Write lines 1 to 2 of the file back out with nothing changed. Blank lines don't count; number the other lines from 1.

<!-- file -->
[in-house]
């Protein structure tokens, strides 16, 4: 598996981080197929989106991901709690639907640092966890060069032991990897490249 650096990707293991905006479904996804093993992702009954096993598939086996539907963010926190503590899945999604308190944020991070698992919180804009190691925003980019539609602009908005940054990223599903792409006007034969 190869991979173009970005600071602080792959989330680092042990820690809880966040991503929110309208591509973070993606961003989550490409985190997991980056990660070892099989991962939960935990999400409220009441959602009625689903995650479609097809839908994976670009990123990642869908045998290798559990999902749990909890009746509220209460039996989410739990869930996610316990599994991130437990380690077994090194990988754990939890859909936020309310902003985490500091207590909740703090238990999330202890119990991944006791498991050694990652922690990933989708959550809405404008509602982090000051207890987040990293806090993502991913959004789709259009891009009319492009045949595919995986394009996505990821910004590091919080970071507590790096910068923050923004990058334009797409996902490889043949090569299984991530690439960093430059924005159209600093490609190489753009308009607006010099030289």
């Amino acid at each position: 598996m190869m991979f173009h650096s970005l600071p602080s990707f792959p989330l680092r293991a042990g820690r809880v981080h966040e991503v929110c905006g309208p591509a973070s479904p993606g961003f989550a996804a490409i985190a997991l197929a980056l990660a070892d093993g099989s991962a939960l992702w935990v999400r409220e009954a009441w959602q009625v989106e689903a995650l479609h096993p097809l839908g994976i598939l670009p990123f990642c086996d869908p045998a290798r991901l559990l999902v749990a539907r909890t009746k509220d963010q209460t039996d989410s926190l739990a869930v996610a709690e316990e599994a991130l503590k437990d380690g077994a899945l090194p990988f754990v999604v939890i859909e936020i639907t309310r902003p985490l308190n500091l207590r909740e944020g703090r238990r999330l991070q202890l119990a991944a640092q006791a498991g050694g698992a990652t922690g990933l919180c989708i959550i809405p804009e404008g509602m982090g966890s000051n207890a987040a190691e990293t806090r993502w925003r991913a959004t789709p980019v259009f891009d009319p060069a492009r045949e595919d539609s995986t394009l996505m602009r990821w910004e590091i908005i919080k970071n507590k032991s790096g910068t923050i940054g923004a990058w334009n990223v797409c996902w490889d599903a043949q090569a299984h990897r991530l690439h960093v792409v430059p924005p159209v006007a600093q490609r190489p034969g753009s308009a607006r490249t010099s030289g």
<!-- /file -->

[in-house]
């Protein structure tokens, strides 16, 4: 598996981080197929989106991901709690639907640092966890060069032991990897490249 650096990707293991905006479904996804093993992702009954096993598939086996539907963010926190503590899945999604308190944020991070698992919180804009190691925003980019539609602009908005940054990223599903792409006007034969 190869991979173009970005600071602080792959989330680092042990820690809880966040991503929110309208591509973070993606961003989550490409985190997991980056990660070892099989991962939960935990999400409220009441959602009625689903995650479609097809839908994976670009990123990642869908045998290798559990999902749990909890009746509220209460039996989410739990869930996610316990599994991130437990380690077994090194990988754990939890859909936020309310902003985490500091207590909740703090238990999330202890119990991944006791498991050694990652922690990933989708959550809405404008509602982090000051207890987040990293806090993502991913959004789709259009891009009319492009045949595919995986394009996505990821910004590091919080970071507590790096910068923050923004990058334009797409996902490889043949090569299984991530690439960093430059924005159209600093490609190489753009308009607006010099030289």